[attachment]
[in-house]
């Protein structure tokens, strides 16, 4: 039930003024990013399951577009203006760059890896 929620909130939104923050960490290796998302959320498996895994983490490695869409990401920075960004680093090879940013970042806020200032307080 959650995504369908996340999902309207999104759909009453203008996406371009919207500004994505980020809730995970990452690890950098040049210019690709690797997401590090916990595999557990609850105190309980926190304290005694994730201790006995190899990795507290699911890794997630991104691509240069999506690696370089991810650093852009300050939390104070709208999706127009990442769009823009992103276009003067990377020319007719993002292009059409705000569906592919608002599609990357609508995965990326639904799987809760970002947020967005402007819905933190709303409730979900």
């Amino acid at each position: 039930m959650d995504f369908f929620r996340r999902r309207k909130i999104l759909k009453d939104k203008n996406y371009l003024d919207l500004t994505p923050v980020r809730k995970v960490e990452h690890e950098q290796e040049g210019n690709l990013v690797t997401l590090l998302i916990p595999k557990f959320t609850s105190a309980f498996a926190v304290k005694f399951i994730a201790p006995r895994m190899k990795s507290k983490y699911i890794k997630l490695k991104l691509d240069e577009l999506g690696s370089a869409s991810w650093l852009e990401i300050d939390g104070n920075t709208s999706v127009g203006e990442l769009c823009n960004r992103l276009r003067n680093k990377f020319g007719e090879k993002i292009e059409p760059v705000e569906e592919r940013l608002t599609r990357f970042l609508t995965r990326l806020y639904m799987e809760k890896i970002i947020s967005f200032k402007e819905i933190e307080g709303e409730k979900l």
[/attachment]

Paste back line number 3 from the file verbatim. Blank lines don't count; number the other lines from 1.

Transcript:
């Amino acid at each position: 039930m959650d995504f369908f929620r996340r999902r309207k909130i999104l759909k009453d939104k203008n996406y371009l003024d919207l500004t994505p923050v980020r809730k995970v960490e990452h690890e950098q290796e040049g210019n690709l990013v690797t997401l590090l998302i916990p595999k557990f959320t609850s105190a309980f498996a926190v304290k005694f399951i994730a201790p006995r895994m190899k990795s507290k983490y699911i890794k997630l490695k991104l691509d240069e577009l999506g690696s370089a869409s991810w650093l852009e990401i300050d939390g104070n920075t709208s999706v127009g203006e990442l769009c823009n960004r992103l276009r003067n680093k990377f020319g007719e090879k993002i292009e059409p760059v705000e569906e592919r940013l608002t599609r990357f970042l609508t995965r990326l806020y639904m799987e809760k890896i970002i947020s967005f200032k402007e819905i933190e307080g709303e409730k979900l």